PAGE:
The current political crisis originated with a fraudulent presidential election in March 2008, with Tsvangirai (MDC) probably winning an actual majority, but being awarded 47.9 percent and Mugabe (ZANU-PF) 43.2 percent of the votes when the results were finally announced five weeks after Election Day, forcing a runoff between the two. Orchestrated violence and brutal persecution of Tsvangirai and his supporters forced him to withdraw from the runoff, and Mugabe retained his office by default. African political leaders largely ignored reports of fraud by their election observers, but a series of negotiations under SADC auspices finally resulted in a power-sharing agreement signed by Mugabe and Tsvangirai on September 15.

President Mugabe has not been willing to cede any real power to his opponent, who is supposed to assume the co-equal role of a strong prime minister. A constitutional amendment will be required to establish this office in the government and to spell out its legal duties. It is imperative for this to be accomplished without delay so that a functioning government can be formed.

With Tsvangirai in exile (not being issued a passport), the trend toward a national tragedy has accelerated. The official inflation rate is now 231 million per cent (the actual rate 2,000 times as much), and thousands of people stand in line each day to receive an allowance of 500,000 Zin dollars (about 2¢ U.S.) from their own bank accounts, not sufficient to buy even half a loaf of bread. Teachers receive about one U.S. dollar per month, which will not pay the cost of transportation to and from schools, many of which have closed. Within the last three months, school attendance has dropped from 85 percent to less than 20 percent, with students going mainly in hopes of obtaining some food. Teachers report that there are 20 students for each remaining textbook.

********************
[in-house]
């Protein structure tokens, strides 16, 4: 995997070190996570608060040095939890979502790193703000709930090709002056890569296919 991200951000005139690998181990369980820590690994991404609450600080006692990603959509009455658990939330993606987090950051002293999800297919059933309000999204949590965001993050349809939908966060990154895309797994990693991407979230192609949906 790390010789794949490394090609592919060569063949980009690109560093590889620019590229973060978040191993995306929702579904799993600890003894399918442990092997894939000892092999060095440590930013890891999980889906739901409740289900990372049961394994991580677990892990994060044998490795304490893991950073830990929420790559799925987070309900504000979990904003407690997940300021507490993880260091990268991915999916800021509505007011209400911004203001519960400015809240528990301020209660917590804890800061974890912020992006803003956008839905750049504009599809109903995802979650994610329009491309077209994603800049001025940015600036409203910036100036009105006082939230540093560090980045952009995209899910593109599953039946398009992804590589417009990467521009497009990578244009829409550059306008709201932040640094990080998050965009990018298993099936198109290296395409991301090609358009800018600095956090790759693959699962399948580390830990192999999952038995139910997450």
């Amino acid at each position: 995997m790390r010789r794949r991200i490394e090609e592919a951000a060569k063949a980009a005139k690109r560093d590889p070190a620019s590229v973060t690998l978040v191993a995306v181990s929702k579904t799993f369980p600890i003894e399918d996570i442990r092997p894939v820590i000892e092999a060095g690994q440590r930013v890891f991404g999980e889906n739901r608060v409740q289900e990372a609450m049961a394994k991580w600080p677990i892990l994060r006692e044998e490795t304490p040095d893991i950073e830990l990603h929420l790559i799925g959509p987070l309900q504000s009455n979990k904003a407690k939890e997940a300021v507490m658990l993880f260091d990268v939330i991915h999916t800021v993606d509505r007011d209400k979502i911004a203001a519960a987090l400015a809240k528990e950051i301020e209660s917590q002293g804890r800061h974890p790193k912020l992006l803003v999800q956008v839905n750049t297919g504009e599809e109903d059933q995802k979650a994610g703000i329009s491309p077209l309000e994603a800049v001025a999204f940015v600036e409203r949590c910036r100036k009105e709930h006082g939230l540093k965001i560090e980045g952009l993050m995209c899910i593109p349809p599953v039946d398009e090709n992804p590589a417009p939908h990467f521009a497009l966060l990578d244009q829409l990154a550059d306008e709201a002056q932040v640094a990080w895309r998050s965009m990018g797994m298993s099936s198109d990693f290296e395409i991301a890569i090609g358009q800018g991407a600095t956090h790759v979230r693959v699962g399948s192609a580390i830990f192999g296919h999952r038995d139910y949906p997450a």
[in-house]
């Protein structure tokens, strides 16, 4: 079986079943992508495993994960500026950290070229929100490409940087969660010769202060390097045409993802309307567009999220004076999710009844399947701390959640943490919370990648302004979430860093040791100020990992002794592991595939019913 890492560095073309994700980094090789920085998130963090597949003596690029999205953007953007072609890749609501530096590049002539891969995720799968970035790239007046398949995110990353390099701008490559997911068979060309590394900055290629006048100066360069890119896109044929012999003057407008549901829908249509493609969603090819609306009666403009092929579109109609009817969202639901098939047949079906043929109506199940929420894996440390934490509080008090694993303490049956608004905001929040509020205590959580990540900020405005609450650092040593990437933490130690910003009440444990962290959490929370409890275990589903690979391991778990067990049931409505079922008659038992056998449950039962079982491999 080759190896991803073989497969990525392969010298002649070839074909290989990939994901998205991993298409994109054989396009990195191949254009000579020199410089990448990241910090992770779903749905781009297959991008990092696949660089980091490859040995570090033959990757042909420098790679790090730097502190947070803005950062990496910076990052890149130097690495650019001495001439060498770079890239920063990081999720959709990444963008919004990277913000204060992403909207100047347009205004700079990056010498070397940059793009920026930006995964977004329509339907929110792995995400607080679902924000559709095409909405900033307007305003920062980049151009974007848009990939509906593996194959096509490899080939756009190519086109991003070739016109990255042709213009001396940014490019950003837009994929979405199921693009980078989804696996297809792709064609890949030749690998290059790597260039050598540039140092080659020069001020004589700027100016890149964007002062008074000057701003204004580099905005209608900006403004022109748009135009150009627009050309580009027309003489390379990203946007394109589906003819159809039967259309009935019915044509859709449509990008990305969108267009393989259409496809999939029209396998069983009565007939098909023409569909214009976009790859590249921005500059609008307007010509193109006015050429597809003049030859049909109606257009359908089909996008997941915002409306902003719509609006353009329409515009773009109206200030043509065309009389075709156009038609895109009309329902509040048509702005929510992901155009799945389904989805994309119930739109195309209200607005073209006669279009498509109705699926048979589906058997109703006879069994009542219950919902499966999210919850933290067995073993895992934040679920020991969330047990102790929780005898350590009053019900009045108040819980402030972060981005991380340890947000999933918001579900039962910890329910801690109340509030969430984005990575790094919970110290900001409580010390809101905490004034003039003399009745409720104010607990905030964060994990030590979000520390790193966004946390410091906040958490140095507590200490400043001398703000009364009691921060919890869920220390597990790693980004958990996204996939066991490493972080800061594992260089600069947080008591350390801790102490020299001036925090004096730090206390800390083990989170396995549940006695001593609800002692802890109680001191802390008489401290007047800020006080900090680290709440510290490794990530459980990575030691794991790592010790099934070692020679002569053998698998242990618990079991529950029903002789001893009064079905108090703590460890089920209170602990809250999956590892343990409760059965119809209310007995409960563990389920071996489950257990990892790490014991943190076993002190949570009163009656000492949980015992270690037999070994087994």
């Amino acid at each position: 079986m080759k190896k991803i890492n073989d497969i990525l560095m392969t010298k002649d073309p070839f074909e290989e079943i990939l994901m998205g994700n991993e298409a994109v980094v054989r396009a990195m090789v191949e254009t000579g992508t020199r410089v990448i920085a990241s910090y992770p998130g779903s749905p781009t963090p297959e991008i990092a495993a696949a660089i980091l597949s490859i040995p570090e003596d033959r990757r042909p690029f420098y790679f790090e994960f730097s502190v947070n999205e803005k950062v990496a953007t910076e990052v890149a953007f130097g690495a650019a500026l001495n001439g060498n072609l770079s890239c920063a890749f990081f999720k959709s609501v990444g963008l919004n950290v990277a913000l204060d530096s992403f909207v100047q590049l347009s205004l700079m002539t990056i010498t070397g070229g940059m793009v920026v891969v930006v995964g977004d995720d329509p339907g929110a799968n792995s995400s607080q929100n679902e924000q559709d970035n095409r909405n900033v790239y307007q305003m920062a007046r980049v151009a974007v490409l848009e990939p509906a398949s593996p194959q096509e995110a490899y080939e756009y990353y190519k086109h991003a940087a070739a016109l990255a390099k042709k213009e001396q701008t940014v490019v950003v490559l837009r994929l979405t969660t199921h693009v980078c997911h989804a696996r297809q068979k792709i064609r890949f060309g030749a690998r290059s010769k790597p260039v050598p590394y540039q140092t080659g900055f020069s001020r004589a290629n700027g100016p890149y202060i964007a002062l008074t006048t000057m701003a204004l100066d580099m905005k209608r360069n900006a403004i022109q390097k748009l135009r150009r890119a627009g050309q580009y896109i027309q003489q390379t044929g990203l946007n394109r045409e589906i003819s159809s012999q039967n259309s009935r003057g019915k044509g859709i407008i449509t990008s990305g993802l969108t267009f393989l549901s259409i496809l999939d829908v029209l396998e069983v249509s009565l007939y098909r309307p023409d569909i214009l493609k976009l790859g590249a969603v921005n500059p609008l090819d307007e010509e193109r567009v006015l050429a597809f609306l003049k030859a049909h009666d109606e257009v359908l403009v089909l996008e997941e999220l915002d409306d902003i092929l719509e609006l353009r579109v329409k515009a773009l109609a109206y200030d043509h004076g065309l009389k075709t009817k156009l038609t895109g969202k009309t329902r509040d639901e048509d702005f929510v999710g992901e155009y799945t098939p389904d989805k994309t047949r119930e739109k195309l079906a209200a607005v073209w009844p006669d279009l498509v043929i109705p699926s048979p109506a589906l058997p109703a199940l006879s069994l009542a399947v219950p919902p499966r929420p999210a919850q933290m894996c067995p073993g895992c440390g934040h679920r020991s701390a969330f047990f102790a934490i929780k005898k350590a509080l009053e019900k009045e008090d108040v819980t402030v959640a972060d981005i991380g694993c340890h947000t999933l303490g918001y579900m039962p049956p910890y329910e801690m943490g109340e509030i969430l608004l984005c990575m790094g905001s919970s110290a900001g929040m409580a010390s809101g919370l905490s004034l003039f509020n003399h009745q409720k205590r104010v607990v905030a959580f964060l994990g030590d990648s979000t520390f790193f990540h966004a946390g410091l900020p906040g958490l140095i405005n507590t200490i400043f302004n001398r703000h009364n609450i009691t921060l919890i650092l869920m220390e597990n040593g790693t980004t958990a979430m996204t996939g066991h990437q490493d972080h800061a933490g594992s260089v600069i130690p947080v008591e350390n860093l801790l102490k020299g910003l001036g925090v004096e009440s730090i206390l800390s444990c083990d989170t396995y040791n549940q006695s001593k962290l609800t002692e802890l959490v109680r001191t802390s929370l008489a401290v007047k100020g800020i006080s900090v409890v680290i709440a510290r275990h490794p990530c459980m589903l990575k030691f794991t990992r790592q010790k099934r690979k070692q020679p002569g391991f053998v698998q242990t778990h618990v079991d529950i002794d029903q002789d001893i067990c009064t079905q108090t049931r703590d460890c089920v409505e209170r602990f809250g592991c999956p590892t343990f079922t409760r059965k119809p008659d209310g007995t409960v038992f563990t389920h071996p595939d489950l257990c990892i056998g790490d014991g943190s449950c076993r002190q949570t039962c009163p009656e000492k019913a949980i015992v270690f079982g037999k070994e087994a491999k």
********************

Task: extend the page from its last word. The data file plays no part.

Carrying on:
The manager of a supermarket chain reported that shelves are empty of necessities, so some valued workers, as in banks, are compensated with a few liters of fuel or a basket of food instead of the worthless currency (bills are in denominations of 100s of billions). Meanwhile, top government officials and other privileged people can exchange Zim money at a favorable rate that is several thousand times more than the official rate available to other citizens. They profit greatly from these monetary transactions and shop in special stores.

The four major hospitals, the medical school, and most other hospitals and emergency clinics no longer operate, and police have clashed with doctors and nurses who insist on the ability to treat their patients. It is reported that 3,500 AIDS victims are dying weekly, and there are cholera outbreaks in all ten provinces because of uncontrolled sewage and lack of clean water. More than 600 cases of cholera were reported on the Zimbabwe side of the main South Africa border crossing during the four days prior to our arrival. The government admits 294 deaths from cholera, and Zimbabwe doctors told us that there are more than 6,500 cases, with a death rate ten times greater than when normal treatment is available. This outbreak of cholera is arousing growing opposition to immigrants in all the neighboring countries.